Reynolds v. Colvin

Filing 27

MEMORANDUM DECISION AND ORDER - It is Ordered that the decision of the Commissioner is Affirmed. Signed by Magistrate Judge Brooke C. Wells on 3/9/2018. (las)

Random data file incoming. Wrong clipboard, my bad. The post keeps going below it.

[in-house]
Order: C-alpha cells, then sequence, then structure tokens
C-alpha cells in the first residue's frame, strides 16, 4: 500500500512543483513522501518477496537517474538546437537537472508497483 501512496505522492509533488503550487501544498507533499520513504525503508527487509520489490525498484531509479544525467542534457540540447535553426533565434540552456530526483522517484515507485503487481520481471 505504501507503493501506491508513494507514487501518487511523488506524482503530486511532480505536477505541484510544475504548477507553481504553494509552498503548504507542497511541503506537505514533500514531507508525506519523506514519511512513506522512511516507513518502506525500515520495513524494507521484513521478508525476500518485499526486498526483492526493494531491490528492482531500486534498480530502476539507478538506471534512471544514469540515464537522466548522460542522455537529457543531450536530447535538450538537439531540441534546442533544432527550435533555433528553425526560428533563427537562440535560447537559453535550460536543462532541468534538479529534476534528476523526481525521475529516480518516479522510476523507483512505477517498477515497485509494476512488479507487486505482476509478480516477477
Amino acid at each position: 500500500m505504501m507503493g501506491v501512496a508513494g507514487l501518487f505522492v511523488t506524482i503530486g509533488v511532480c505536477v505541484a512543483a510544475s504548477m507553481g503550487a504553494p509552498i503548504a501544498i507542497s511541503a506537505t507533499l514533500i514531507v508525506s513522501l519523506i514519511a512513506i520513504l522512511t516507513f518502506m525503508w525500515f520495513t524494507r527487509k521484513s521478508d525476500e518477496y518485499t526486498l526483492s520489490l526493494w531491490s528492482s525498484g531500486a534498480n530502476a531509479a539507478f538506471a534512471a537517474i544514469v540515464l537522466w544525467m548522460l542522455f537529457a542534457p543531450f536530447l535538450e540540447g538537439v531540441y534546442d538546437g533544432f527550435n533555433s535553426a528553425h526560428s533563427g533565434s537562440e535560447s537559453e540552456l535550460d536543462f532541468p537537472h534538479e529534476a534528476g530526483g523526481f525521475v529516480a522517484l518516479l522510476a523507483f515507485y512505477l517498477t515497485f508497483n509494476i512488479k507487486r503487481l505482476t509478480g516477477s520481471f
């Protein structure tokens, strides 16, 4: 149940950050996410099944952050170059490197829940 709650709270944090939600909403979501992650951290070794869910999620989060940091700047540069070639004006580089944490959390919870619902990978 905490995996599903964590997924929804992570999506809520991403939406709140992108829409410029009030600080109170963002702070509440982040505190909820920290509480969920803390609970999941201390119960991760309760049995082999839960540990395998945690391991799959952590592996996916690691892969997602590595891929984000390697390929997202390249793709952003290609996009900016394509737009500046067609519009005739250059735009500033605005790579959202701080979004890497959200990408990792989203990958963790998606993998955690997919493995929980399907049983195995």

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IN THE UNITED STATES DISTRICT COURT FOR THE DISTRICT OF UTAH STEPHANIE R. REYNOLDS, Plaintiff, vs. NANCY A. BERRYHILL, Acting Commissioner of Social Security, MEMORANDUM DECISION AND ORDER AFFIRMING THE COMMISSIONER’S FINAL DECISION DENYING DISABILITY BENEFITS TO PLAINTIFF Case No. 2:16-cv-01210-BCW Magistrate Judge Brooke C. Wells Defendant. Plaintiff, under 42 U.S.C. § 405(g), seeks judicial review of the decision of the Acting Commissioner of Social Security (Commissioner) denying her claim for disability insurance benefits (DIB) under Title II of the Social Security Act (the Act). After careful review of the entire record, the parties’ briefs, and arguments presented at a hearing held on February 23, 2018, the undersigned concludes the Commissioner’s decision is supported by substantial evidence and free of harmful legal error and is, therefore, AFFIRMED. This Court reviews the Commissioner’s decision to determine whether substantial evidence in the record as a whole supports the factual findings and whether the correct legal standards were applied. See Lax v. Astrue, 489 F.3d 1080, 1084 (10th Cir. 2007). “Substantial evidence is such relevant evidence as a reasonable mind might accept as adequate to support a conclusion.” Id. (citation omitted). The Court may neither “reweigh the evidence [n]or substitute [its] judgment for the [ALJ’s].” Id. (citation omitted). Where the evidence as a whole can support either the agency’s decision or an award of benefits, the agency’s decision must be affirmed. See Ellison v. Sullivan, 929 F.2d 534, 536 (10th Cir. 1990). Page 1 DISCUSSION In this case, Plaintiff was 46 years old in September 2013, when she claimed disability based on arthritis, chronic pain, sleep apnea, depression, anxiety, and attention deficit hyperactivity disorder (ADHD) (Administrative Transcript (“Tr.”) 153, 182). She completed the 11th grade and had past relevant work as a warehouse worker (Tr. 183-84). In evaluating her case, the ALJ followed the familiar five-step sequential evaluation process (Tr. 17-30). See generally 20 C.F.R. § 404.1520(a)(4). The ALJ found that Plaintiff had the severe impairments of rheumatoid arthritis, degenerative disc disease, chondromalacia patella, obstructive sleep apnea, affective disorder, ADHD, and anxiety disorder, but that her impairments did not meet or equal the severity of a listed impairment (Tr. 19-22). The ALJ then found Plaintiff retained the residual functional capacity (RFC) to perform a restricted range of unskilled light work (Tr. 22-28). Considering this RFC, the ALJ determined that Plaintiff was capable of performing work existing in significant numbers in the national economy (Tr. 28-30). The ALJ thus concluded that Plaintiff had failed to establish disability under the standards of the Act (Tr. 30). I. The ALJ reasonably considered Plaintiff’s mental and physical impairments in assessing her RFC for unskilled light work Plaintiff first asserts the ALJ “erred by not properly considering all of [her] mental and physical impairments” (Plaintiff’s Brief (“Pl. Br.”) 10). Specifically, Plaintiff challenges the ALJ’s evaluation of her rheumatoid arthritis, peripheral neuropathy, sleep apnea, and mental impairments (id. at 10-15). The Commissioner, however, argues that the record did not support any additional limitations related to Plaintiff’s arthritis, peripheral neuropathy, sleep apnea, or mental impairments, and that the ALJ reasonably considered all of her impairments in assessing her RFC (Defendant’s Brief (“Def. Br.”) 8). Page 2 For example, Plaintiff complains the ALJ’s RFC “does not include significant manipulative limitations” to account for her rheumatoid arthritis (Pl. Br. at 11). However, the Court finds that the majority of the medical evidence and medical source opinions support the ALJ’s determination that Plaintiff remained able to frequently handle and finger despite her arthritis (Tr. 22). Rheumatologist Dr. Lundberg often noted that Plaintiff’s hands and wrists looked normal and she showed “full” fist formation (Tr. 519, 571, 681, 688, 692, 696). Plaintiff’s primary care physician, Dr. Lundsberg, opined that Plaintiff could perform both fine and gross manipulation frequently (Tr. 553-55). And reviewing state agency physicians Drs. Rothstein and Huebner opined that Plaintiff would not have any manipulative limitations whatsoever (Tr. 79, 93). Based on this record, the ALJ reasonably concluded that Plaintiff retained the ability to frequently handle and finger. See 20 C.F.R. § 404.1546(c) (an ALJ is responsible for assessing RFC); Howard v. Barnhart, 379 F.3d 945, 949 (10th Cir. 2004) (“[T]he ALJ, not a physician, is charged with determining a claimant’s RFC from the medical record.”). Plaintiff next alleges the ALJ “erroneously found [her] peripheral neuropathy to be a ‘non-severe impairment’” (Pl. Br. 12). A severe impairment, however, is one that “significantly limits” an individual’s physical or mental ability to perform basic work activities. 20 C.F.R. § 404.1520(c). Here, the Court finds little evidence demonstrating that Plaintiff’s peripheral neuropathy “significantly” limited her ability to perform basic work activities. Instead, an EMG study showed she retained intact sensation to light touch, her nerve conduction studies were all normal, and there was “no electrodiagnostic evidence of a . . . neuropathy . . . in either lower extremity” (Tr. 282-84). And while she complained of numbness in the soles of her feet on occasion, her physical examination actually revealed that her neurological examination was normal with “light touch intact on soles” (Tr. 601). Further, physician assistant (“PA”) Johnson, Page 3 the only treatment provider to expressly assign limitations based on Plaintiff’s peripheral neuropathy, opined that Plaintiff remained able to stand for four hours at one time and up to six hours in a workday, which was consistent with the ALJ’s RFC assessment (Tr. 548-49). Thus, Plaintiff has failed to support her claims that peripheral neuropathy would “significantly limit” her ability to perform basic work activities, and the Court concludes the ALJ reasonably determined that this was not a severe impairment. See 20 C.F.R. § 404.1520(c); Hawkins v. Chater, 113 F.3d 1162, 1169 (10th Cir. 1997) (at step two, a claimant has the burden to “demonstrate an impairment or combination of impairments that significantly limits the claimant’s ability to do basic work activity.” (citing 20 C.F.R. § 404.1520(c))). Plaintiff also complains the ALJ did not account for her sleep apnea and related fatigue in assessing her RFC (Pl. Br. 13). However, the ALJ included limitations to account for Plaintiff’s mental impairments, including that she could only make “simple work-related judgments and decisions,” could “understand, remember, and carry out only short and simple instructions,” and could perform “goal-oriented work but not fast-paced work” (Tr. 22). Plaintiff further argues that three of her doctors opined she would have “at least moderate to severe fatigue and malaise throughout the day” (Pl. Br. 13 (citing Tr. 547-49, 553-55, 568-70)). However, Dr. Lundberg, Dr. Lundsberg and PA Johnson actually opined that Plaintiff’s fatigue and malaise would be no more than moderate (Tr. 548, 554, 569). And Dr. Lundsberg explicitly opined that Plaintiff’s mental limitations generally did not preclude her from performance of any aspect of a job, and that she would only be precluded for five percent of a work day in the area of maintaining attention and concentration (Tr. 550-51). He also did not believe that Plaintiff was unable to obtain and retain work because of her medical impairments and limitations (Tr. 552). Therefore, Page 4 the Court concludes that Plaintiff has failed to show that her sleep apnea resulted in any mental limitations beyond those already assessed by the ALJ. Plaintiff next asserts the ALJ “made contradictory findings regarding the severity of [her] mental impairments” (Pl. Br. 14-15). Plaintiff appears to be asserting that because the ALJ found that she had moderate difficulties in concentration, persistence, or pace at step three of the sequential evaluation process, the ALJ was required to include other, greater mental limitations in assessing Plaintiff’s RFC. However, as discussed above, the ALJ limited Plaintiff to only “simple work-related judgments and decisions,” understanding, remembering, and carrying out “only short and simple instructions,” and performing “goal-oriented work but not fast-paced work” (Tr. 22). This finding is consistent with the ALJ’s step three finding. As the Commissioner notes, in assessing Plaintiff with “moderate” limitations in concentration, persistence, or pace, the ALJ expressly stated that these limitations were “not a residual functional capacity assessment but are used to rate the severity of mental impairments at steps 2 and 3 of the sequential evaluation process” (Tr. 22). Further, the ALJ noted that, despite these moderate limitations, Plaintiff remained able to manage her own finances, organize her medication, and follow simple instructions (Tr. 21). The ALJ therefore reasonably concluded that Plaintiff was able to maintain focus, attention, and concentration “sufficiently long enough to permit the timely and appropriate completion of tasks commonly found in work settings” (Tr. 21). See Vigil v. Colvin, 805 F.3d 1199, 1204 (10th Cir. 2015) (rejecting Plaintiff’s argument that a limitation to unskilled work cannot accommodate severe mental impairments: “There may be cases in which an ALJ’s limitation to ‘unskilled’ work does not adequately address a claimant’s mental limitations. But in this case, we conclude that limiting the plaintiff to an SVP of only one or two, adequately took into account his moderate limitations in Page 5 concentration, persistence, and pace.” (internal citation omitted)); Bales v. Colvin, 576 F. App’x 792, 798 (10th Cir. 2014) (unpublished) (affirming the ALJ’s decision that Plaintiff was capable of unskilled work despite the ALJ’s finding “of a moderate limitation in concentration, persistence, or pace at step three”). Thus, the Court finds the ALJ reasonably considered Plaintiff’s mental and physical impairments in assessing her RFC for unskilled light work and Plaintiff has failed to demonstrate that any additional limitations were warranted. II. The ALJ reasonably evaluated the medical source opinions Plaintiff next asserts the ALJ did not appropriately evaluate the medical source opinions (Pl. Br. 15-20). The Commissioner argues that the ALJ reasonably evaluated all of the medical source opinions, and assessed an RFC that took these opinions into consideration (Def. Br. 1319). The Court finds Plaintiff’s claims to be without merit. The ALJ in this case was faced with several differing medical opinions from treating and reviewing sources regarding Plaintiff’s physical and mental abilities. Here, the ALJ weighed each of these opinions and determined that Plaintiff retained the RFC to perform a restricted range of light work, after finding that she was slightly more limited than indicated by the reviewing physicians, but less limited than indicated by her treating physicians. The Court concludes that the ALJ’s evaluation of the medical source opinions was reasonable and supported by substantial evidence in the record. First, the ALJ considered the opinion of primary care physician Dr. Lundsberg that Plaintiff could work four to six hours per day; stand four hours per day; lift five to 10 pounds frequently; and frequently manipulate with her hands (Tr. 27; see Tr. 550-55). The ALJ concluded this opinion was entitled to little weight (although portions of the ALJ’s RFC assessment were consistent with the opinion, including that Plaintiff could frequently handle and Page 6 finger) because it was inconsistent with the objective medical evidence and appeared to rely heavily on Plaintiff’s subjective complaints (Tr. 27). The ALJ cited evidence inconsistent with Dr. Lundsberg’s opinion, including the normal results from Plaintiff’s nerve conduction study; physical examinations showing her joint motion was generally normal and that she had no swelling in her knees, ankles, or feet; her normal neurological examinations; the fact that she retained generally normal range of motion in her spine; her gait and straight-leg raising tests were normal; and that Plaintiff often reported her pain was effectively controlled with medication (Tr. 22-26; see Tr. 491-92, 510, 514, 519, 531, 533, 556-57, 559, 601, 641, 645, 66769, 671-73, 676-77, 692, 696). See Endriss v. Astrue, 506 F. App’x 772, 777 (10th Cir. 2012) (unpublished) (“The ALJ set forth a summary of the relevant objective medical evidence earlier in his decision and he is not required to continue to recite the same evidence again in rejecting Dr. Wright’s opinion.”). Based on the lack of supporting clinical findings, the Court finds the ALJ reasonably concluded that many of the limitations assigned by Dr. Lundsberg were based on Plaintiff’s statements instead of the objective medical evidence. See 20 C.F.R. § 404.1527(c)(4) (an ALJ must consider whether an opinion is consistent with the record as a whole); Wilson v. Astrue, 602 F.3d 1136, 1147 (10th Cir. 2010) (rejecting the claimant’s argument that the ALJ’s statement that the limitations noted in Dr. Smith’s earlier work release “appear[ed] to be based on [Ms. Wilson’s] subjective complaints,” “was impermissible speculation”: “It appears that these statements were merely referencing the absence of objective medically testable physical impairments, not concluding that such an absence was dispositive.”). The ALJ next evaluated the opinion of rheumatologist Dr. Lundberg, who concluded that Plaintiff could sit, stand, or work for two to four hours per day; frequently lift five to 10 pounds; Page 7 and occasionally manipulate (Tr. 27; see Tr. 569-70). The ALJ again determined that this opinion was inconsistent with the objective medical evidence showing that Plaintiff’s physical examinations were generally normal or unremarkable as discussed above (Tr. 27; see Tr. 491-92, 510, 514, 519, 531, 533, 556-57, 559, 601, 641, 645, 667-69, 671-73, 676-77, 692, 696). The ALJ also noted that this opinion “relie[d] heavily on [Plaintiff’s] subjective complaints” (Tr. 27). Dr. Lundberg explicitly admitted that the “abilities” he assessed in the opinion were “based on patients [sic] report” (Tr. 570). The Court concludes the ALJ provided valid reasons for giving less weight to Dr. Lundberg’s opinion. See 20 C.F.R. § 404.1527(c)(4); Raymond, 621 F.3d at 1272; Wilson, 602 F.3d at 1147. The ALJ also evaluated PA Johnson’s opinion that Plaintiff could work six to eight hours intermittently; could sit or stand for six hours in an eight-hour workday; and could lift up to 10 pounds frequently but could never perform any manipulation with her hands (Tr. 27; see Tr. 54849). The ALJ gave this opinion little weight, concluding the opinion was inconsistent with the record as a whole, which generally failed to document rheumatoid arthritis flares, as relied upon by PA Johnson (Tr. 28; see Tr. 510-17, 531-45, 667-69, 671-73, 676-77). The ALJ also noted that while PA Johnson stated Plaintiff was completely incapable of using her hands, this was inconsistent with the majority of her physical examinations, which demonstrated that her hands and wrists were often normal with no swelling or tenderness (Tr. 28; see Tr. 519, 571, 692, 696). Finally, the ALJ noted that there was “no indication in the file that [Plaintiff] require[d] assistance with feeding herself, dressing, toileting, etc.,” which would be reasonable to expect if Plaintiff were completely unable to perform any manipulation with her hands, as PA Johnson opined (Tr. 28; see Tr. 195, 222 (failing to list any difficulties with personal care), 199 (failing to list any difficulties with “using hands”)). The Court finds the ALJ provided valid reasons Page 8 grounded in record evidence for giving less weight to PA Johnson’s opinion. See 20 C.F.R. § 404.1527(c)(4); Newbold v. Colvin, 718 F.3d 1257, 1266 (10th Cir. 2013) (affirming the ALJ’s decision discounting the treating physician’s opinion that the claimant had extreme limitations based on the claimant’s daily activities, including that she was able to “car[e] for her own personal needs; do [ ] household chores, i.e., dishes, vacuuming; cooking; texting friends; using a computer; driving; grocery shopping; reading; watching television; visiting with friends; attending church on a weekly basis; and, attending church activities one night a week”). Finally, reviewing state agency physicians Drs. Thobe and Rothstein, opined that Plaintiff retained physical abilities consistent with light work (Tr. 78-79, 93). Reviewing state agency psychologists Drs. Huebner and Berkowitz, opined that Plaintiff remained capable of two-tothree step work (Tr. 80, 94-95). The ALJ concluded these opinions were entitled to great weight (Tr. 26-27), although the ALJ assessed a slightly more restrictive RFC than assigned by these physicians and psychologists (Tr. 22). The Court finds that, because these opinions were consistent with the record as a whole, which demonstrated that Plaintiff’s mental and physical impairments were not as severe as she claimed, they provided substantial evidence in support of the ALJ’s decision. See 20 C.F.R. § 404.1527(e)(2)(i) (state agency medical consultants “are highly qualified physicians, psychologists, and other medical specialists who are also experts in Social Security disability evaluation”); Flaherty v. Astrue, 515 F.3d 1067, 1071 (10th Cir. 2008) (a non-examining physician is an acceptable medical source, whose opinion the ALJ is entitled to consider). III. The ALJ’s step five finding was supported by substantial evidence Plaintiff next argues the ALJ’s step-five finding—that she could perform jobs that existed in significant numbers in the national economy given her RFC—was not supported by Page 9 substantial evidence (Pl. Br. 20-24). Defendant responds that the ALJ’s hypothetical question was consistent with his RFC assessment, and the vocational expert identified jobs that such an individual could perform (Def. Br. 19). Defendant also asserts there was no apparent conflict between the vocational expert’s testimony and the Dictionary of Occupational Titles (DOT) (Def. Br. 19-21). The Court concludes the ALJ’s step five finding was supported by substantial evidence. Here, the ALJ posed a hypothetical question that reflected all the limitations he found credible and ultimately included in his RFC assessment (compare Tr. 64 with Tr. 22). In response, the vocational expert testified that such an individual could perform the sedentary unskilled job of call out operator and the light unskilled jobs of office helper and self-service operator (Tr. 65). Because the hypothetical posed to the vocational expert comprehensively described Plaintiff’s limitations, the Court finds the ALJ did not err in relying on the vocational expert’s testimony to find that Plaintiff could perform other work that existed in significant numbers in the national economy. See Qualls v. Apfel, 206 F.3d 1368, 1373 (10th Cir. 2000). Plaintiff, however, argues the ALJ erred because he failed to resolve a conflict between the expert’s testimony and the DOT (Pl. Br. 21). Plaintiff essentially argues that the expert’s testimony—based on the ALJ’s RFC limitation to simple work—conflicted with the DOT job descriptions for self-service operator and call out operator, because the DOT describes these jobs as having a General Educational Development (GED) reasoning level of three, which is defined as “[a]pply[ing] commonsense understanding to carry out instructions furnished in written, oral, or diagrammatic form. Deal[ing] with problems involving several concrete variables in or from standardized situations.” See Dep’t of Labor, DOT, App. C, § III (4th ed. 1991), available at 1991 WL 688702. Page 10 The Court finds that Plaintiff’s argument rests on a common misunderstanding of the general educational development (GED) levels in the DOT. Per the DOT, GED “embraces those aspects of education (formal and informal) which are required of the worker for satisfactory job performance.” DOT, App’x C, 1991 WL 688702 (emphasis added). “This is education of a general nature which does not have a recognized, fairly specific occupational objective. Ordinarily, such education is obtained in elementary school, high school, or college. However, it may be obtained from experience and self-study.” Id. (emphasis added). However, in a recent series of unpublished decisions, the Tenth Circuit has found that GED reasoning levels are unrelated to the mental requirements of a job. See Anderson v. Colvin, 514 F. App’x 756, 764 (10th Cir. 2013) (unpublished) (“GED does not describe specific mental or skill requirements of a particular job, but rather describes the general educational background that makes an individual suitable for the job, broken into the divisions of Reasoning Development, Mathematical Development and Language Development.”); Mounts v. Astrue, 479 F. App’x 860, 868 (10th Cir. 2012) (unpublished) (“Job descriptions in the [DOT] contain several elements required to perform a specific job, including a claimant’s GED, which is the level of formal and informal education required to perform a specific job.”); but see Hackett v. Barnhart, 395 F.3d 1168, 1176 (10th Cir. 2005). The Court agrees with this recent line of reasoning. However, the Court finds that even the older case law that equates GED levels with mental requirements of certain jobs does not support Plaintiff’s position. This is because one of the occupations identified by the vocational expert required only a GED reasoning level of two. See Office Helper, DOT No. 239.567-010, 1991 WL 672232. And the ALJ limited Plaintiff to simple tasks and simple work related decisions (Tr. 22). The Tenth Circuit has repeatedly held Page 11 that reasoning level two is consistent with an RFC limitation to simple tasks. See Hackett, 395 F.3d at 1176; Stokes v. Astrue, 274 F. App’x 675, 684 (10th Cir. 2008) (unpublished); see also Raymond v. Astrue, 621 F.3d 1269, 1274 (10th Cir. 2009) (even assuming two of three jobs relied on by the ALJ were erroneous, the court affirms the ALJ’s decision where substantial evidence showed the claimant could do the third job, and the job existed in significant numbers in the national economy). Thus, the Court affirms the ALJ’s finding at step five. IV. The ALJ reasonably evaluated Plaintiff’s symptom testimony Finally, Plaintiff alleges the ALJ erred in evaluating her subjective complaints (Pl. Br. 24-26). Defendant responds that the ALJ gave valid reasons for finding that Plaintiff’s extreme complaints were not consistent with the record (Def. Br. 22-23). The Court finds the ALJ’s evaluation of Plaintiff’s testimony should be affirmed. Here, the ALJ first relied on the objective medical evidence, which, as discussed above, showed that Plaintiff’s nerve conduction study was normal; her joint motion was generally normal; she had no swelling in her knees, ankles, or feet; her normal neurological examinations; she retained generally normal range of motion in her spine; her gait and straight-leg raising tests were normal; and she often reported that her pain was effectively controlled with medication (Tr. 22-26; see Tr. 491-92, 510, 514, 519, 531, 533, 556-57, 559, 601, 641, 645, 667-69, 671-73, 67677, 692, 696). Based on this evidence, the ALJ reasonably concludes that the “objective findings fail[ed] to provide strong support for [Plaintiff’s] allegations of disabling symptoms and limitations” (Tr. 23). See 20 C.F.R. § 404.1529(c)(4) (“we will evaluate your statements in relation to the objective medical evidence”); Gossett v. Bowen, 862 F.2d 802, 807 (10th Cir. 1988) (upholding an ALJ’s credibility finding where, despite his complaints of pain, the claimant demonstrated a satisfactory range of motion for the joints in question); Megginson v. Astrue, 489 Page 12 F. App’x 260, 263 (10th Cir. 2012) (unpublished) (the fact that clinical examinations routinely showed a normal gait and full 5/5 muscle strength, grip strength, and range of motion in his right arm undermined the claimant’s allegations). The ALJ also relied on Plaintiff’s activities of daily living, finding that they were “inconsistent with [her] allegations of disabling symptoms and limitations” (Tr. 23). For instance, the ALJ noted that Plaintiff remained able to complete household chores, including laundry and cleaning, she had no problems with personal care, she was able to use the computer, prepare meals, drive, go out alone, go shopping, socialize with friends and family, and attend church services (Tr. 21; see Tr. 194-200). The record also shows that Plaintiff was able to work at least part-time during the same period of time she alleged that she was completely unable to work (Tr. 556 (“working through a temp service”), 637 (“working part time which does not stress her back”), 657 (“working part time”), 661 (“working part time”)). The Court finds that Plaintiff’s relatively normal lifestyle provided another valid reason for the ALJ to give less weight to her testimony of disabling limitations. See 20 C.F.R. § 404.1529(c)(3)(i) (an ALJ must consider a claimant’s activities); Wilson v. Astrue, 602 F.3d 1136, 1146 (10th Cir. 2010) (ALJ reasonably found a claimant’s description of her daily activities did not indicate significant limitations, where the claimant could care for herself, her home, and her children, and also drive, shop, handle finances, garden, visit friends, and go out to eat); Shepherd v. Apfel, 184 F.3d 1196, 1202 (10th Cir. 1999) (evidence a claimant did mechanic work even after the alleged onset of disability supported a finding of nondisability). Thus, based on the foregoing, the Court finds the ALJ provided valid reasons for discounting Plaintiff’s testimony, and the ALJ’s decision is affirmed. Page 13 CONCLUSION Because the ALJ’s decision is supported by substantial evidence and is free of harmful legal error, it is AFFIRMED. Judgment shall be entered in accordance with Fed. R. Civ. P. 58, consistent with the U.S. Supreme Court’s decision in Shalala v. Schaefer, 509 U.S. 292, 296-304 (1993). DATED this 9 March 2018. Brooke C. Wells United States Magistrate Judge Page 14